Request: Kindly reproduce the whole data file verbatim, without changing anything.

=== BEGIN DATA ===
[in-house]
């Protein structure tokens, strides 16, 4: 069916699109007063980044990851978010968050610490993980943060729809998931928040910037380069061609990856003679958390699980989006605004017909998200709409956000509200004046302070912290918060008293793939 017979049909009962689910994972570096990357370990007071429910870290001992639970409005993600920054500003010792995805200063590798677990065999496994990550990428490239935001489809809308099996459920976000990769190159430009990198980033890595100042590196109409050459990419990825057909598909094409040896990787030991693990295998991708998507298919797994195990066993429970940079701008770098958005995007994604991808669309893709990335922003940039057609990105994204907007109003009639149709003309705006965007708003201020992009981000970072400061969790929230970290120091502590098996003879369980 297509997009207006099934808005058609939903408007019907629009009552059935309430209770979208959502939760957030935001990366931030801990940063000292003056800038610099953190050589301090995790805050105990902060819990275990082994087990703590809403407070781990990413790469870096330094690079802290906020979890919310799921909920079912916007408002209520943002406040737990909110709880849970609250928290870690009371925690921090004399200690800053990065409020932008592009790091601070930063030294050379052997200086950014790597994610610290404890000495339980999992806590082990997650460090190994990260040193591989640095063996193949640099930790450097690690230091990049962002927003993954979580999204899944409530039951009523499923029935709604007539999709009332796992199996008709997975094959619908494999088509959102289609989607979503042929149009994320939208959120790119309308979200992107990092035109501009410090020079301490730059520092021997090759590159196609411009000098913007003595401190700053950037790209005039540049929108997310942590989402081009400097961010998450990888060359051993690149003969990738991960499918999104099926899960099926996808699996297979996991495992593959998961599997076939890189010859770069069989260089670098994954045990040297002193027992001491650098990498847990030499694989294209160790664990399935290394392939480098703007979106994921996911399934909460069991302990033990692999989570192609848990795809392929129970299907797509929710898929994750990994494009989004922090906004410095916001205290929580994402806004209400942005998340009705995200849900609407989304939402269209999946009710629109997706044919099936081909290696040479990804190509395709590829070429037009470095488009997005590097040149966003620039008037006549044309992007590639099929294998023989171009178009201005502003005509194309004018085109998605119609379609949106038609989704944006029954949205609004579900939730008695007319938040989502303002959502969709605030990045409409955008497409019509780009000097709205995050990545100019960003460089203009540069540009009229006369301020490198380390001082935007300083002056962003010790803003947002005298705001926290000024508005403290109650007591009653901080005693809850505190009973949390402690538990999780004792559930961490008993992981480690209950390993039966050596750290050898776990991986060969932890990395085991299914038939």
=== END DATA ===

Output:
[in-house]
């Protein structure tokens, strides 16, 4: 069916699109007063980044990851978010968050610490993980943060729809998931928040910037380069061609990856003679958390699980989006605004017909998200709409956000509200004046302070912290918060008293793939 017979049909009962689910994972570096990357370990007071429910870290001992639970409005993600920054500003010792995805200063590798677990065999496994990550990428490239935001489809809308099996459920976000990769190159430009990198980033890595100042590196109409050459990419990825057909598909094409040896990787030991693990295998991708998507298919797994195990066993429970940079701008770098958005995007994604991808669309893709990335922003940039057609990105994204907007109003009639149709003309705006965007708003201020992009981000970072400061969790929230970290120091502590098996003879369980 297509997009207006099934808005058609939903408007019907629009009552059935309430209770979208959502939760957030935001990366931030801990940063000292003056800038610099953190050589301090995790805050105990902060819990275990082994087990703590809403407070781990990413790469870096330094690079802290906020979890919310799921909920079912916007408002209520943002406040737990909110709880849970609250928290870690009371925690921090004399200690800053990065409020932008592009790091601070930063030294050379052997200086950014790597994610610290404890000495339980999992806590082990997650460090190994990260040193591989640095063996193949640099930790450097690690230091990049962002927003993954979580999204899944409530039951009523499923029935709604007539999709009332796992199996008709997975094959619908494999088509959102289609989607979503042929149009994320939208959120790119309308979200992107990092035109501009410090020079301490730059520092021997090759590159196609411009000098913007003595401190700053950037790209005039540049929108997310942590989402081009400097961010998450990888060359051993690149003969990738991960499918999104099926899960099926996808699996297979996991495992593959998961599997076939890189010859770069069989260089670098994954045990040297002193027992001491650098990498847990030499694989294209160790664990399935290394392939480098703007979106994921996911399934909460069991302990033990692999989570192609848990795809392929129970299907797509929710898929994750990994494009989004922090906004410095916001205290929580994402806004209400942005998340009705995200849900609407989304939402269209999946009710629109997706044919099936081909290696040479990804190509395709590829070429037009470095488009997005590097040149966003620039008037006549044309992007590639099929294998023989171009178009201005502003005509194309004018085109998605119609379609949106038609989704944006029954949205609004579900939730008695007319938040989502303002959502969709605030990045409409955008497409019509780009000097709205995050990545100019960003460089203009540069540009009229006369301020490198380390001082935007300083002056962003010790803003947002005298705001926290000024508005403290109650007591009653901080005693809850505190009973949390402690538990999780004792559930961490008993992981480690209950390993039966050596750290050898776990991986060969932890990395085991299914038939």